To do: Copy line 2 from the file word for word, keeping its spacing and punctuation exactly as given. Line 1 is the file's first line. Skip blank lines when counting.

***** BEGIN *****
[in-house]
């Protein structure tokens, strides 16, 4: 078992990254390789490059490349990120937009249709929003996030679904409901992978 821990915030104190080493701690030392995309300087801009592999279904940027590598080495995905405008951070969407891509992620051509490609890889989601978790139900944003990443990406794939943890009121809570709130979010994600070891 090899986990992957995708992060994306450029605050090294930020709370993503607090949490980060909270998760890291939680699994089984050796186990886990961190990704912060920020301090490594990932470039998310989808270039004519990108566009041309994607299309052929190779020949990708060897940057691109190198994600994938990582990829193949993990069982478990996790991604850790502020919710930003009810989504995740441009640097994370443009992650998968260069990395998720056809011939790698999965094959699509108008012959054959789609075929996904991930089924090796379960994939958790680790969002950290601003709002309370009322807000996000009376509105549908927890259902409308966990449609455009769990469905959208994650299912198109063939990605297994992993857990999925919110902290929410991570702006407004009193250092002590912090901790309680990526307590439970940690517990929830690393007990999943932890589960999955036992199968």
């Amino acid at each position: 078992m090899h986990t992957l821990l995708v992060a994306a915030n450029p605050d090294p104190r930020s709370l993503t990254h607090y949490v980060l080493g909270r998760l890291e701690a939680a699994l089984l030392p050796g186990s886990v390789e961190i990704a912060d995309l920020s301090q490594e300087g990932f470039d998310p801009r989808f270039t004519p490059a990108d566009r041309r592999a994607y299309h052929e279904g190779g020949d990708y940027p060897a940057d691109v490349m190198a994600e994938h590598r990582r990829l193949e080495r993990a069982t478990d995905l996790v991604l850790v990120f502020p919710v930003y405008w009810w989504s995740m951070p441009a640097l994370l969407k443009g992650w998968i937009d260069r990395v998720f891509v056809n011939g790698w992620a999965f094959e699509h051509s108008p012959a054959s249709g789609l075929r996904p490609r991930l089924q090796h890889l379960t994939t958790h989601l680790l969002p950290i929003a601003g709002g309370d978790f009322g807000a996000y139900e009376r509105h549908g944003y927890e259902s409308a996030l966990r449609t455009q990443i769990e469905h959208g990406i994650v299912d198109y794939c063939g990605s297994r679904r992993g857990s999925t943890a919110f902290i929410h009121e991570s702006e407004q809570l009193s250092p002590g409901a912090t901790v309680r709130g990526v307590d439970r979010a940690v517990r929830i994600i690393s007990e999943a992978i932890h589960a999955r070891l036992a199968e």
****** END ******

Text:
């Protein structure tokens, strides 16, 4: 078992990254390789490059490349990120937009249709929003996030679904409901992978 821990915030104190080493701690030392995309300087801009592999279904940027590598080495995905405008951070969407891509992620051509490609890889989601978790139900944003990443990406794939943890009121809570709130979010994600070891 090899986990992957995708992060994306450029605050090294930020709370993503607090949490980060909270998760890291939680699994089984050796186990886990961190990704912060920020301090490594990932470039998310989808270039004519990108566009041309994607299309052929190779020949990708060897940057691109190198994600994938990582990829193949993990069982478990996790991604850790502020919710930003009810989504995740441009640097994370443009992650998968260069990395998720056809011939790698999965094959699509108008012959054959789609075929996904991930089924090796379960994939958790680790969002950290601003709002309370009322807000996000009376509105549908927890259902409308966990449609455009769990469905959208994650299912198109063939990605297994992993857990999925919110902290929410991570702006407004009193250092002590912090901790309680990526307590439970940690517990929830690393007990999943932890589960999955036992199968």